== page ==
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Jews do not talk of saints, but prize the zaddik, the "righteous person." A zaddik, explains Orthodox Rabbi Stephen Riskin of Manhattan's Lincoln Square Synagogue, is "deeply pious, self-effacing, generous with everything he has, burning with a desire to serve God and serve mankind. One serves God by serving man, and man by serving God. The two are intertwined." Besides recognized zaddikim, there are according to Jewish lore a group of hidden zaddikim in every generation, believed to number at least 36, upon whose merit the existence of the world depends. Only the virtue of these 36 hidden saintslamed-vovniks in Yiddishstays God's hand from destroying the world.
Do the old saintly qualities still apply? Australian Anglican Ross Walker, a social worker in Canberra, says they have not changed much since Jesus' time: "Love, self-denial, continuing self-sacrifice and grace are all necessary." Though saints "like to keep what they do private," he says, their very personalities often betray them: "They are all inspiring, larger-than-life people."
Austrian Catholic Theologian Adolf Holl also believes that the essentials the church sought in saints have not altered. The saint must exhibit a heroic degree of virtue akin to the asceticism that ancient athletes and warriors strove to perfect. And the works of a saint must be out of the ordinary, almost unique. He or she should have a charisma or aura, the kind of radiance that was classically symbolized by a halo. The life of a saint should display a certain personal serenity.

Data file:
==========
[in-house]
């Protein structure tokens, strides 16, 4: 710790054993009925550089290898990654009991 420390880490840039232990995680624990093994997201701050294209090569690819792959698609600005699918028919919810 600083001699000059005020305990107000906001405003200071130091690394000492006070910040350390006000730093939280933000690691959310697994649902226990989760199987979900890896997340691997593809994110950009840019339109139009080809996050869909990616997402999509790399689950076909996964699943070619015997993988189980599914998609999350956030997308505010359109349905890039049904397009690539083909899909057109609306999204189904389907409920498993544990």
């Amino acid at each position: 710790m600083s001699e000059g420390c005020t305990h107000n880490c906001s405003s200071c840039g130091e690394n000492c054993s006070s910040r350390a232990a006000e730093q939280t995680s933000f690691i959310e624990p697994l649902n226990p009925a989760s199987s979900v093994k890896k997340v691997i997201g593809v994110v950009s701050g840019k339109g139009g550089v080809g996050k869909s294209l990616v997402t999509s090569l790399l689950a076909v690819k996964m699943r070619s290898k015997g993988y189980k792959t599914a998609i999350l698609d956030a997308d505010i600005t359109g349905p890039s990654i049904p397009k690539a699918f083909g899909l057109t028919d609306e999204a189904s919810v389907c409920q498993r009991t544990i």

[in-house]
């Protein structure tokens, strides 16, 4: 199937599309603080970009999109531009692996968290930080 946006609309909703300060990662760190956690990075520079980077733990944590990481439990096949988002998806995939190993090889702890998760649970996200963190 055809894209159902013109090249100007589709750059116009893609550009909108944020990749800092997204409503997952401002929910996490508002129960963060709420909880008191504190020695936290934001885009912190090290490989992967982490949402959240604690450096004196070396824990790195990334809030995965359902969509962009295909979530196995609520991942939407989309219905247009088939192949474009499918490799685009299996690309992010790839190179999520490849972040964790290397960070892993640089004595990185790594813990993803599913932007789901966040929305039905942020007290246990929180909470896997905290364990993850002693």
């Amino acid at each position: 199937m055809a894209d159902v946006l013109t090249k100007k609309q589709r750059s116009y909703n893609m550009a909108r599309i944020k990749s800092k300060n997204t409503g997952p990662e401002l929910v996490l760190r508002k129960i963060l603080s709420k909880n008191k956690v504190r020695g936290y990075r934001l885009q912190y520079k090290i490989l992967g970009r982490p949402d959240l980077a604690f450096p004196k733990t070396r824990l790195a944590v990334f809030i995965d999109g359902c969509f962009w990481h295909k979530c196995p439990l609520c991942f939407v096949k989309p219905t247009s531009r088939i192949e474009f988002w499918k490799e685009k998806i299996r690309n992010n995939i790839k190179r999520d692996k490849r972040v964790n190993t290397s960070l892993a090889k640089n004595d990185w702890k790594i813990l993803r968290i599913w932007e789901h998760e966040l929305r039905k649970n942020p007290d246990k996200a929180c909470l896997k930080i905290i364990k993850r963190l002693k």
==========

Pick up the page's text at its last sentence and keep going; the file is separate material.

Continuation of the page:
Saints normally are not normal. "A saint has to be a misfit," says University of Chicago Church Historian Martin Marty. "A person who embodies what his culture considers typical or normal cannot be exemplary." Father Carroll Stuhmueller of Chicago's Catholic Theological Union agrees. "Saints tend to be on the outer edge, where the maniacs, the idiots and the geniuses are. They break the mold." Not all accept that description of a saint. Hewing closer to Protestant tradition. Church Historian Jane Douglas of California's School of Theology at Claremont insists that saints are no more, no less than "Christians who go about their tasks in the world with a kind of holiness that grows out of faith."
Perhaps the best definition of sainthood is one that draws remarkable agreement: the saint as a window through which another world is glimpsed, a person "through whom the light of God shines." It is just that light that many see in Mother Teresa.
The once waspish Malcolm Muggeridge, a recent convert to Christianity, writes movingly in his book Something Beautiful for God of putting her on a train in Calcutta.
"When the train began to move, and I walked away, I felt as though I were leaving behind me all the beauty and all the joy in the universe. Something of God's love has rubbed off on Mother Teresa."